Stress in Infancy ‘Dramatically Alters’ Body’s Organs

Source: University of Portsmouth

Summary: Researchers have found the first evidence suggesting emotional stress in infancy has significant and far-reaching effects on the body and could result in disease later in life.

Psychological stress in infancy dramatically changes the amount of an important class of proteins, called GABAA receptors, which in turn may alter the workings of the heart, lungs, kidneys and bladder. It was already known that changes in the amounts of GABAA receptors causes some brain disorders. Researchers at the University of Portsmouth are the first to show that stress can also alter their expression in other organs. The study provides hope that drugs targeting these receptors can now be developed to treat a range of medical conditions, from hypertension to asthma, and from diabetes to inflammatory bowel diseases. The research team studied the way GABAA receptors behave in secondary organs in mice which had first been exposed to stress. The study findings were published in the journal Frontiers in Molecular Neuroscience.

Ligand-gated ion channel

Microscopic image of the GABAA receptor in the mouse intestine. Credit: University of Portsmouth

It has long been known that childhood adversity, such as neglect or abuse, confers a vulnerability to developing a range of medical conditions later in life, including mental illnesses such as anxiety, and cardiovascular or metabolic disorders. The human central nervous system is designed to withstand stress, and a certain amount of stress allows humans to adapt and survive in an ever-changing environment. The problems begin when exposure to stress is constant. The nervous system of an infant is not mature enough to be able to cope with prolonged exposure to the chemicals which mediate our stress response. As a result, such experiences often confer a vulnerability to changes to the normal development of their body and mind.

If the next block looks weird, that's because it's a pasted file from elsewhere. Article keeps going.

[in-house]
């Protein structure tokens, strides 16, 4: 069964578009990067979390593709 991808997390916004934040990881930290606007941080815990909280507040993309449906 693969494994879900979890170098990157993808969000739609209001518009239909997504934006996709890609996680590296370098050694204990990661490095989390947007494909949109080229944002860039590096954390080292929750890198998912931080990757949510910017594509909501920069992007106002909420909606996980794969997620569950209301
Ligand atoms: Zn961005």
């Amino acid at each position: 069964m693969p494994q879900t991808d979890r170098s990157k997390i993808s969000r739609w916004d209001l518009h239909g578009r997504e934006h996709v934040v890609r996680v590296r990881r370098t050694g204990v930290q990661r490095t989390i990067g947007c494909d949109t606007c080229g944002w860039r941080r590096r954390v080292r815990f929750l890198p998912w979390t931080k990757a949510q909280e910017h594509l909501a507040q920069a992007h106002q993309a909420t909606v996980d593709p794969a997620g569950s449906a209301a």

Researcher Dr. Jerome Swinny said, “GABAA receptors were known to control brain activity and served as important targets for many drugs used in modern medicine to treat brain disorders, such as epilepsy, anxiety as well as inducing surgical anaesthesia.”

More Information: Ethan A. Everington et al, “Molecular Characterization of GABA-A Receptor Subunit Diversity within Major Peripheral Organs and Their Plasticity in Response to Early Life Psychosocial Stress”, Frontiers in Molecular Neuroscience(2018). DOI: 10.3389/fnmol.2018.00018 

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